uhmm I'm sorry to say so man, but I think you're completely wrong...in "The Die" Lu plays the role of an aide or voice or possibly conscience speaking to The Cool and Gemini plays the role of The Game (or simply someone else who's after the cool themselves...thats up for debate*). The first verse Lu tells the current reigning "cool" that people are out for him (as everyone in the game is...everyone wants to be the coolest WHAT?), and then Gemini goes on to be that person who has set out to kill Michael Young (the reigning cool).
Then the 3rd verse is the cools aide, conscience, or friend telling him that its all talk and no ones going to kill him and Gemini continues to be everything that the cools aide says doesn't exist.

As far as the instrumental I don't think that deals in direct with any of the characters on The Cool as Lu has stated himself the only track off F&L that involves the conceptuality of The Cool is, just that, "The Cool". And i think its pretty blatantly about the media and television. It can be read into deeper I suppose but thats very much up to interpretation and perception.

*the reason I say Gemini might be playing the voice of the Game is because it seems to me that right after the short skit where Geminis character kills the cool, we hear the game laugh and go into his feature on the CD so if the game didn't kill him physically as the personification then the game as an idea or influence upon someone certainly lead to the death of the cool

 
At 12:43 PM, Blogger The Major said...

Yeah I feel you. Lupe is explaining the "The Cool" that there's people coming for him. GemStones is the one looking for "The Cool". But also I think he could be "The Cool" as well--both sides are all the same. While "The Game" is the puppet master, Gemstones could be just another puppet similiar to "The Cool" controlled by "The Game".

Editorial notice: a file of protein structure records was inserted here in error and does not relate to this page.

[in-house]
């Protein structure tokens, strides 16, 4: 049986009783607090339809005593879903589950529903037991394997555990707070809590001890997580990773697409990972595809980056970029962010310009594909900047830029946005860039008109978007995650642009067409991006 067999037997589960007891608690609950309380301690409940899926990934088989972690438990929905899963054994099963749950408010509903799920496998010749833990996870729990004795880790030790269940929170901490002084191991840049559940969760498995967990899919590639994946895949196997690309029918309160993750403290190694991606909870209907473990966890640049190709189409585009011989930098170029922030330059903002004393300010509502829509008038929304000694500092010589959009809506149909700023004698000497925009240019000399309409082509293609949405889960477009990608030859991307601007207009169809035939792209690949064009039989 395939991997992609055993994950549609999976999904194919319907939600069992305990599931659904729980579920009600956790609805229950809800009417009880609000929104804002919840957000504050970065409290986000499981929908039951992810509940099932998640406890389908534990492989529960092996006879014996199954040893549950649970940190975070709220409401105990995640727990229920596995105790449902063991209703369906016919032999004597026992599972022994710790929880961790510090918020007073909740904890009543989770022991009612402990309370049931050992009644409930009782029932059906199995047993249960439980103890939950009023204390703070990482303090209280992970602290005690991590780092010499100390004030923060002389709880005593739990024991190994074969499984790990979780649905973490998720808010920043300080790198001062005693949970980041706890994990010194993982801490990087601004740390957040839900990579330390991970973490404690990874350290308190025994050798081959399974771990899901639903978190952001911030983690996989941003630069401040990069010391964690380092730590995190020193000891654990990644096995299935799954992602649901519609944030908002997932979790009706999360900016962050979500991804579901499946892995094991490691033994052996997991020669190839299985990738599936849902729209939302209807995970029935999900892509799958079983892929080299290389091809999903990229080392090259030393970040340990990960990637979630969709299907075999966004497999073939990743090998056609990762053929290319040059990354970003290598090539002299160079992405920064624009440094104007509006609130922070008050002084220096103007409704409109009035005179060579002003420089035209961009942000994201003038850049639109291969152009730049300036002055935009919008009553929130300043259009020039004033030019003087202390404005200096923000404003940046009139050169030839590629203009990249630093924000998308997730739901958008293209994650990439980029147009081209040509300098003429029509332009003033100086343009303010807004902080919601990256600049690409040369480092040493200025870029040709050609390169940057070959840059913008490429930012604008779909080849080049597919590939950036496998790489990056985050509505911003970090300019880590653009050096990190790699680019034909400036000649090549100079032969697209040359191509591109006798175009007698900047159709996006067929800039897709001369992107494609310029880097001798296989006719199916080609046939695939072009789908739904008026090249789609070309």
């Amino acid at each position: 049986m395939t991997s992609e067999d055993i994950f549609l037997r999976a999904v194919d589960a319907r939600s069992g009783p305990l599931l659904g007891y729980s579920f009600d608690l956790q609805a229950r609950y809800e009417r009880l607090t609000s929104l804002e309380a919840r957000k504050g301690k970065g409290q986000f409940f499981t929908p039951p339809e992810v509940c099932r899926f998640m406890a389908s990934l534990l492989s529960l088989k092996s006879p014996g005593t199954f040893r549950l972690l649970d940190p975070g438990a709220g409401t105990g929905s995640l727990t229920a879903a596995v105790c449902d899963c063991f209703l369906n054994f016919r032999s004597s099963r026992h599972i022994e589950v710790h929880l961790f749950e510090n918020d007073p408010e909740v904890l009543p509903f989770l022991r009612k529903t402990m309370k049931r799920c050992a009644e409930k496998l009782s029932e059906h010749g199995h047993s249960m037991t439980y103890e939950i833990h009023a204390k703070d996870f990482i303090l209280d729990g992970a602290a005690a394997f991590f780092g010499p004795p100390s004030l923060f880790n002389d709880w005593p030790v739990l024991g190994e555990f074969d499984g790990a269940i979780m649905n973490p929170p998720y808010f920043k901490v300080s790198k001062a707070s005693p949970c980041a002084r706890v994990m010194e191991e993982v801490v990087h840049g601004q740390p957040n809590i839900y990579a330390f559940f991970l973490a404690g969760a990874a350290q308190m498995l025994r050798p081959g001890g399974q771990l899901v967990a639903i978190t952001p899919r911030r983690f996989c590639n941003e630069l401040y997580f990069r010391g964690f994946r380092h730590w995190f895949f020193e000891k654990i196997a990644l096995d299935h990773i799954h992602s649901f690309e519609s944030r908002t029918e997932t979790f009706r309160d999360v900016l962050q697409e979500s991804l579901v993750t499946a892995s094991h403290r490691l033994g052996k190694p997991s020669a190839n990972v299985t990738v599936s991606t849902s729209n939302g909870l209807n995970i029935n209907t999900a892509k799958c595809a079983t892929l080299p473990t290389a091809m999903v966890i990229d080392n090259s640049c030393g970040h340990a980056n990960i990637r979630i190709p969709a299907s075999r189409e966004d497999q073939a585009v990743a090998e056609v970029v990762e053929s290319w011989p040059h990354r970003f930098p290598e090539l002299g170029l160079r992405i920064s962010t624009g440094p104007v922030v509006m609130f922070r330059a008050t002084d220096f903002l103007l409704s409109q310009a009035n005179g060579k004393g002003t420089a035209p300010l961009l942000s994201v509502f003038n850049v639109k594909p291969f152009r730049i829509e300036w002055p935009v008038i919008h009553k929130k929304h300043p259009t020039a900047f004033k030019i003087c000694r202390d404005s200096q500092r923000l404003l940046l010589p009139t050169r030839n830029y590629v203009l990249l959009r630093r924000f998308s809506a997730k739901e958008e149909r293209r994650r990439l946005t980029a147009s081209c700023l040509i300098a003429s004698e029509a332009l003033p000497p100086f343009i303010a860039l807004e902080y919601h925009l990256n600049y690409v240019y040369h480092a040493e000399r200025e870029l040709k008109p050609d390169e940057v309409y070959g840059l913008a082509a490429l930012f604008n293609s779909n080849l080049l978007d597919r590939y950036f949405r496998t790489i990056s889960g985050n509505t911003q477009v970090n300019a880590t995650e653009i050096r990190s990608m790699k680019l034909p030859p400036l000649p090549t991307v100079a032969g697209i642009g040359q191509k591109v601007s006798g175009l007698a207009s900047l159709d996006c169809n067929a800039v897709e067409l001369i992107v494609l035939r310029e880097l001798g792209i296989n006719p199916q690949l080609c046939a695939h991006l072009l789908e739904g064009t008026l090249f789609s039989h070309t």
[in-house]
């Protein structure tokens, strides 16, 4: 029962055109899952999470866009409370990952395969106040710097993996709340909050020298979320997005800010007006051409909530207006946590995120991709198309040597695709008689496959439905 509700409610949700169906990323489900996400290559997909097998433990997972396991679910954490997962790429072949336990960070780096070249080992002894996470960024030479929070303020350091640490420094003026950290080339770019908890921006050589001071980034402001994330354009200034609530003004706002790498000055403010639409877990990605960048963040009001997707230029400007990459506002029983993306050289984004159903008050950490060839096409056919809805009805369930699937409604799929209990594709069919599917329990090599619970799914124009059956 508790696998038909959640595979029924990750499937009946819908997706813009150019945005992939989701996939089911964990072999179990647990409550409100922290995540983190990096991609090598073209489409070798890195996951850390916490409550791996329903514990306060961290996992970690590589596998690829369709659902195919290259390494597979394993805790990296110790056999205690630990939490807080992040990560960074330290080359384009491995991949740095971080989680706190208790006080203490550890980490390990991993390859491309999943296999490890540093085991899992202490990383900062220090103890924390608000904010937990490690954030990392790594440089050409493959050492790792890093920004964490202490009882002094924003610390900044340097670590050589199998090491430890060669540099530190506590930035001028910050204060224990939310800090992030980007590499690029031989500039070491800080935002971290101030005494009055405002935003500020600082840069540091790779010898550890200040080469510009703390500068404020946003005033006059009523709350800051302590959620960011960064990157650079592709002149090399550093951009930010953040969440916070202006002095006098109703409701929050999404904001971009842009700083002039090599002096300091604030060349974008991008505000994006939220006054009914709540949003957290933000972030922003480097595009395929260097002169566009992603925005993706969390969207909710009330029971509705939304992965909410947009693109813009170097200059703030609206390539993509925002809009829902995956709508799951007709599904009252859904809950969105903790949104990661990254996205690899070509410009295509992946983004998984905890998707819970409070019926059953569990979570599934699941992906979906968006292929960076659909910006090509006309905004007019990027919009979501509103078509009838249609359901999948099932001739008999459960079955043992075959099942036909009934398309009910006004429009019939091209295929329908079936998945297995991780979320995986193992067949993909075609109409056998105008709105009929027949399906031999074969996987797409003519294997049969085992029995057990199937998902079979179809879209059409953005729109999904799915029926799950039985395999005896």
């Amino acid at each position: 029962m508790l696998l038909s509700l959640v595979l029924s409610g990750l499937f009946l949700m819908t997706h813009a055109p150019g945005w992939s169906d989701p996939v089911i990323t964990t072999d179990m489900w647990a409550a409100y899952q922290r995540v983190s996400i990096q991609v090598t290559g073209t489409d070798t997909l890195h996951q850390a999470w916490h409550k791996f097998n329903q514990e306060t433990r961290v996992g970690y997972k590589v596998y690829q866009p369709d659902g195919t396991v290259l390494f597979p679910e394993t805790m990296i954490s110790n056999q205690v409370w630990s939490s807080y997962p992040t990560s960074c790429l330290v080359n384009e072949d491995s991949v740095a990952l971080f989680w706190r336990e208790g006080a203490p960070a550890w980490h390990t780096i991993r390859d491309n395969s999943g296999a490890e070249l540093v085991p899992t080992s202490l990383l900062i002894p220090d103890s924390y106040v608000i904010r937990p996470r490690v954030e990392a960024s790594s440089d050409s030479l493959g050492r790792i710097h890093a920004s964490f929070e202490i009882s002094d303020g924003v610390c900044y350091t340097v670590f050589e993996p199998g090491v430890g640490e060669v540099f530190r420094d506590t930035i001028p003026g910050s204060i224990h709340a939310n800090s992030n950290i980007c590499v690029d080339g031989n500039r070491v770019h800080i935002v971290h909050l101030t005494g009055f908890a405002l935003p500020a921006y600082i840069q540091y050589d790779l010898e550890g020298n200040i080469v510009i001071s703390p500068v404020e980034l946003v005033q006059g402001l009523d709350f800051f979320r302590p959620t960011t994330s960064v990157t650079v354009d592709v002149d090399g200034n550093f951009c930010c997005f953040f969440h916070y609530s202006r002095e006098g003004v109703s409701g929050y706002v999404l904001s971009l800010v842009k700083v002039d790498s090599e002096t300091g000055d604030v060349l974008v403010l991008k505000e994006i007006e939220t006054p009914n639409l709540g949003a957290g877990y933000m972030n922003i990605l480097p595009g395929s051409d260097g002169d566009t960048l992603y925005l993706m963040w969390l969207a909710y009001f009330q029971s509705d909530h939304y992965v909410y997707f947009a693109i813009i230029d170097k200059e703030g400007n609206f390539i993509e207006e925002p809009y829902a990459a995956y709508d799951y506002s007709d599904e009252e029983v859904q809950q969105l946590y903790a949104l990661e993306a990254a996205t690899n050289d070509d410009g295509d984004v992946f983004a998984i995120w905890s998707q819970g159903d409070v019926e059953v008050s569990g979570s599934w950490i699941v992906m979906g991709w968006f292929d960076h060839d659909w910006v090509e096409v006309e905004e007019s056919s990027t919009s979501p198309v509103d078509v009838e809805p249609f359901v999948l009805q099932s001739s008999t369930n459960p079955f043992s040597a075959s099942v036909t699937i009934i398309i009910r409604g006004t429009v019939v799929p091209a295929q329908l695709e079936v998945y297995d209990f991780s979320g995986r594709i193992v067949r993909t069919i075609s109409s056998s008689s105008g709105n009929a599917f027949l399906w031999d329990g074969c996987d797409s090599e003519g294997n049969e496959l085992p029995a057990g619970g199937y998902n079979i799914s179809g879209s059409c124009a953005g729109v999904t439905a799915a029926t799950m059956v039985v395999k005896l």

To prove a point about similiar ideas, I intepreted (and pushed) the point of gang mentality. "Inst" is about the box = tv. That's the big idea. But isn't TV just what we see? Youth see shit that they mimic even if they may know better. They gradually give up and live that life. I may be reaching but I felt that "The Die" is a the youth at a later date, paranoid and stuck. He's arrogant of what the next dude would do to him to gain recognition in the hood (a la Stack Bundles). GemStones is that next dude willing to shoot 100 times. I'm saying that when you lose your voice, "Inst", death comes "The Die".

 
At 2:10 PM, Anonymous Anonymous said...

okay I kind of see that, but I dont know if those connections were demonstrated well through the writing.
Its also noteworthy to say that Lupe stated the kid from "He Say She Say" eventually grows up to become Michael Young History and then The Cool (i forgot this when writing my original comment that nothing from F&L carried over to The Cool bar one song).
Yea i was trying to convey that the game was the puppet master, and I really really really agree with you now that you've restated it in response to my comment. It seems like a bit of a reach but it definitely rings true that the idea of "the cool" in its current state (money, hoes, and guns) is brought about by the media conveyance of a certain lifestyle and the youth buying into it...so yea, good shit

 
At 2:51 PM, Blogger The Major said...

Restating often helps. I read it over again and I was like "where'd I think that those 2 fit?" I think I made them fit even though they may not. I guess I was trying to demonstrate that a lot of his songs channel the same concepts and one idea could be thought to lead to another.